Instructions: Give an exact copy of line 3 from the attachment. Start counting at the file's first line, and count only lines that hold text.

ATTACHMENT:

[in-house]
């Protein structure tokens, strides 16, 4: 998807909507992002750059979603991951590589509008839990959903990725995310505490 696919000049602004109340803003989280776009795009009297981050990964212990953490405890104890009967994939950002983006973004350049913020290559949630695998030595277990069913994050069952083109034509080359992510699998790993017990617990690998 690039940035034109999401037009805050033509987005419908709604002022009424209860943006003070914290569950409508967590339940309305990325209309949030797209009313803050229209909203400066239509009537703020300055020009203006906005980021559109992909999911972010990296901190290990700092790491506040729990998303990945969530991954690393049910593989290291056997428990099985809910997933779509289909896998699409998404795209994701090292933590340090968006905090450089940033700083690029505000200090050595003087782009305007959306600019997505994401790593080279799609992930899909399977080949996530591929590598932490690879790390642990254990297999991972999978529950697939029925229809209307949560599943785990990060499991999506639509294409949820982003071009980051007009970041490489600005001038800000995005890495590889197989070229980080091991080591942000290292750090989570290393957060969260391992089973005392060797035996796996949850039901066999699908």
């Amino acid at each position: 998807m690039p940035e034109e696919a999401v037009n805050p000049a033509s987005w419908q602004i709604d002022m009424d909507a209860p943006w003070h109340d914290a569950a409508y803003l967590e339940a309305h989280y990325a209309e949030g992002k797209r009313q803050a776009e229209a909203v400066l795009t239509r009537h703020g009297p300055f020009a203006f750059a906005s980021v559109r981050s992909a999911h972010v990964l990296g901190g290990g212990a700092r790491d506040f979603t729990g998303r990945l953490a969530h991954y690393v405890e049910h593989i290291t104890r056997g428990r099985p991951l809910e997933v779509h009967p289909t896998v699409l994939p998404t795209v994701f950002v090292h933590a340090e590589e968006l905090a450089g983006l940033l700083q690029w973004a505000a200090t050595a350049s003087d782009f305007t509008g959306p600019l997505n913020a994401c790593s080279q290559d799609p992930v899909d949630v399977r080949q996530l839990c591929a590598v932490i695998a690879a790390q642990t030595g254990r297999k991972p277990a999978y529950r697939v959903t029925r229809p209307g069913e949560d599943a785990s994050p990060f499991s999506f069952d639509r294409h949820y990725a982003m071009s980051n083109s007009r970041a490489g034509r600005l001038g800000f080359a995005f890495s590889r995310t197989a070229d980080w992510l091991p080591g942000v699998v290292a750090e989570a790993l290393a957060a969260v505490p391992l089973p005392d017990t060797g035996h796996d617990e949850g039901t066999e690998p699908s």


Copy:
């Amino acid at each position: 998807m690039p940035e034109e696919a999401v037009n805050p000049a033509s987005w419908q602004i709604d002022m009424d909507a209860p943006w003070h109340d914290a569950a409508y803003l967590e339940a309305h989280y990325a209309e949030g992002k797209r009313q803050a776009e229209a909203v400066l795009t239509r009537h703020g009297p300055f020009a203006f750059a906005s980021v559109r981050s992909a999911h972010v990964l990296g901190g290990g212990a700092r790491d506040f979603t729990g998303r990945l953490a969530h991954y690393v405890e049910h593989i290291t104890r056997g428990r099985p991951l809910e997933v779509h009967p289909t896998v699409l994939p998404t795209v994701f950002v090292h933590a340090e590589e968006l905090a450089g983006l940033l700083q690029w973004a505000a200090t050595a350049s003087d782009f305007t509008g959306p600019l997505n913020a994401c790593s080279q290559d799609p992930v899909d949630v399977r080949q996530l839990c591929a590598v932490i695998a690879a790390q642990t030595g254990r297999k991972p277990a999978y529950r697939v959903t029925r229809p209307g069913e949560d599943a785990s994050p990060f499991s999506f069952d639509r294409h949820y990725a982003m071009s980051n083109s007009r970041a490489g034509r600005l001038g800000f080359a995005f890495s590889r995310t197989a070229d980080w992510l091991p080591g942000v699998v290292a750090e989570a790993l290393a957060a969260v505490p391992l089973p005392d017990t060797g035996h796996d617990e949850g039901t066999e690998p699908s």